O'REILLY: Yes, we don't want to hear speculation about that.

All right. If they don't indict her and the evidence is there that they could, that will become public though.

CROWLEY: And that will be devastating.

O'REILLY: All right. Eboni.

EBONI WILLIAMS, FOX NEWS CONTRIBUTOR: I actually will take everything Monica just said at face value for the sake of this argument. You are correct, Bill and Monica, she is making an argument that it wasn't classified originally. It became so later. It's actually a losing argument. It doesn't matter when it was classified. That is the wrong argument that Hillary Clinton is making.

O'REILLY: And you are saying that as an attorney.

WILLIAMS: I'm saying that as an attorney, a practicing law attorney.


WILLIAMS: What the issue is, this issue of gross negligence. Monica is again right. It's going to be up to James Comey to make a recommendation around whether this moves forward but ultimately this is up to Loretta Lynch as to whether she moves forward with an actual prosecution.

O'REILLY: She doesn't have to take Comey's recommendation.

WILLIAMS: She does not have to.

O'REILLY: But if she doesn't the public will know.

WILLIAMS: But here is the thing -- Bill. Loretta Lynch is not Eric Holder. And I believe you will agree with me because she is not cronies with Barack Obama. She's not in a bro-mance with him. She's a woman of law and order when she was a prosecutor in Brooklyn.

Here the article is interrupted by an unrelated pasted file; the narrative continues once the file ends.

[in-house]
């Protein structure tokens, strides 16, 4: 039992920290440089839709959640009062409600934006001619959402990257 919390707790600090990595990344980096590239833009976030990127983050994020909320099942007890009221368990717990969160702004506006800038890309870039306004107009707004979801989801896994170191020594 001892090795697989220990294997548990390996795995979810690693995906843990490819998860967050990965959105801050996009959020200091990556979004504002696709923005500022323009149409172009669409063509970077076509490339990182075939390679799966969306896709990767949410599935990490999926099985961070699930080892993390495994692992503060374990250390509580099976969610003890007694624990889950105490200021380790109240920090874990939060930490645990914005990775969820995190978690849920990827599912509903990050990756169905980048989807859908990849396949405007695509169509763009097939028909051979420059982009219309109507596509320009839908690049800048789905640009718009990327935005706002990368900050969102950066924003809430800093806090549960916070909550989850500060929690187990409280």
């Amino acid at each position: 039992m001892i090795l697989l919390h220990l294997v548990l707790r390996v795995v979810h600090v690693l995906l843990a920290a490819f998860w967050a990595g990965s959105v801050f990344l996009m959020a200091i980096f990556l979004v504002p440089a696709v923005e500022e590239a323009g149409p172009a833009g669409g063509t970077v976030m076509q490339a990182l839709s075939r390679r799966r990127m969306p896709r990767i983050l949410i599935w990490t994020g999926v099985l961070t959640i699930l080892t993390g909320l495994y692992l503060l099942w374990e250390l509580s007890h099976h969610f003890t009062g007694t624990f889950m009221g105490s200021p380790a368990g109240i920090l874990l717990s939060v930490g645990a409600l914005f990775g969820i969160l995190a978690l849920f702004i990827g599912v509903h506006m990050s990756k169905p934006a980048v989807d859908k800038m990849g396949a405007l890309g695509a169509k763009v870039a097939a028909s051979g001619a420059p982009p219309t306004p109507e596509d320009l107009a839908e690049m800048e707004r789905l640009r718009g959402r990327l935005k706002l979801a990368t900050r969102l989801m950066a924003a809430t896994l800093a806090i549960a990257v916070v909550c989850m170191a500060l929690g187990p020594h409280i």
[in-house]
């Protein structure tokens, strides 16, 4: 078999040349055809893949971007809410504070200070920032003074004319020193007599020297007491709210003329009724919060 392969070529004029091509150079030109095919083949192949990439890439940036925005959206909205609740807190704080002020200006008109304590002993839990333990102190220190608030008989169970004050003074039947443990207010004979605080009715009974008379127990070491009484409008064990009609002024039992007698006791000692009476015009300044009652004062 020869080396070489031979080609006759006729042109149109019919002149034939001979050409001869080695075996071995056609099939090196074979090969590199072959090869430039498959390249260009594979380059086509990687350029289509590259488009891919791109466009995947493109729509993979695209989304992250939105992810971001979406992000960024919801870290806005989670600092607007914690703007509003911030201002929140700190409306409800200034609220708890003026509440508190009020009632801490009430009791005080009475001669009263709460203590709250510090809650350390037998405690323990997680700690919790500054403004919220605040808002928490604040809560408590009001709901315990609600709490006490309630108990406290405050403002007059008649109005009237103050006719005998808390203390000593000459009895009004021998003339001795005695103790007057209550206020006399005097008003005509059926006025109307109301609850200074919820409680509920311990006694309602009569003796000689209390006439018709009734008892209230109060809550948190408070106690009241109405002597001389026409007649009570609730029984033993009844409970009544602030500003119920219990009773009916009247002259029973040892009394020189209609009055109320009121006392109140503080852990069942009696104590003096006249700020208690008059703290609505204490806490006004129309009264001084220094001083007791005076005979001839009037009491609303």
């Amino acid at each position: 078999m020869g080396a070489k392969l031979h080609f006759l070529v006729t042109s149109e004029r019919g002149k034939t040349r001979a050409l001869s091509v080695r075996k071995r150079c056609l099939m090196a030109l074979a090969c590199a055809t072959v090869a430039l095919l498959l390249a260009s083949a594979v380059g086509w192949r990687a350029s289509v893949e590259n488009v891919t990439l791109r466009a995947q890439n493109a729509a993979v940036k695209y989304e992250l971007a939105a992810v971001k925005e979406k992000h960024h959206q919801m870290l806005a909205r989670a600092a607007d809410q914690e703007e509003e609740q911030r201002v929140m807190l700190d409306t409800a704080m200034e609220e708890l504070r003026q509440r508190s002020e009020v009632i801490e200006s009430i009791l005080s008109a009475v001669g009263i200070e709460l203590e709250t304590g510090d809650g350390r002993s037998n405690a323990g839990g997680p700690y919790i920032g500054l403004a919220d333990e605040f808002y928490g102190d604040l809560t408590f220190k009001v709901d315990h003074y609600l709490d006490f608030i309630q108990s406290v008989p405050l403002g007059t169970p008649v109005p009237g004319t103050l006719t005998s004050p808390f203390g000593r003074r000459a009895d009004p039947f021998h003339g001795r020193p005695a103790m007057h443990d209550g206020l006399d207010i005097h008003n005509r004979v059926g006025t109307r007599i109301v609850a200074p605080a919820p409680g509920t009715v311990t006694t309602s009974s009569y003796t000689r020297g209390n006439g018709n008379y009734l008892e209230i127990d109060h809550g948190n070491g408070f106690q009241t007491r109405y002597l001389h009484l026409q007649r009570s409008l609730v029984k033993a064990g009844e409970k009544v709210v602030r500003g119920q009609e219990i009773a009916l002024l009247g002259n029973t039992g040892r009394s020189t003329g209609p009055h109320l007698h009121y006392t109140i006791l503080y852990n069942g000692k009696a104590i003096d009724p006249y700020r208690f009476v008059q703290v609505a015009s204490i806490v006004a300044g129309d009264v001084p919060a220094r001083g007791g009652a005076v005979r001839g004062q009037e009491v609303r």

O'REILLY: We respected her there, yes.

WILLIAMS: Yes. She put away Dems and Republicans.

O'REILLY: But she didn't do the IRS deal.

WILLIAMS: She didn't. And here is the thing. As a prosecutor she is ethically-obligated to only move forward with a trial that she feels she can prosecute successfully. That's based on what evidence?

So going back to the gross negligence issue for one second, you are right, Monica, the e-mails to me look like a violation. She has to reach the standard of what we call gross negligence -- ok? That's different than ordinary negligence.

O'REILLY: But isn't that for a jury to decide?

WILLIAMS: But ultimately that is an issue of facts, Bill and you are right. But if Loretta Lynch looks at these facts, she has got to feel as a prosecutor she has got at least enough evidence to get past --

O'REILLY: She's going to have to. If she doesn't bring --

WILLIAMS: If she doesn't she has to explain it. She can't take it to trial for headlines and she can't take it to trial for sport, Bill. She has got to do it based off of evidence in front of her. I think that she should. I think Hillary Clinton should be prosecuted. I do not think legally there is enough there to get that standard and I think she won't.

O'REILLY: All right. So you think she should be prosecuted.

WILLIAMS: I think the violations are clear.

O'REILLY: But you don't think she will. Do you think she will be prosecuted?

CROWLEY: I think Barack Obama will have his say on this and I think given the long history of bad blood here, politically ideologically and everything else, I think chances are there might, in fact, be a prosecution.

O'REILLY: All right.

We don't like speculation. We don't like anonymous sources but we felt that the information tonight was worthy enough to present it to you.

Thank you ladies -- very much. We appreciate it.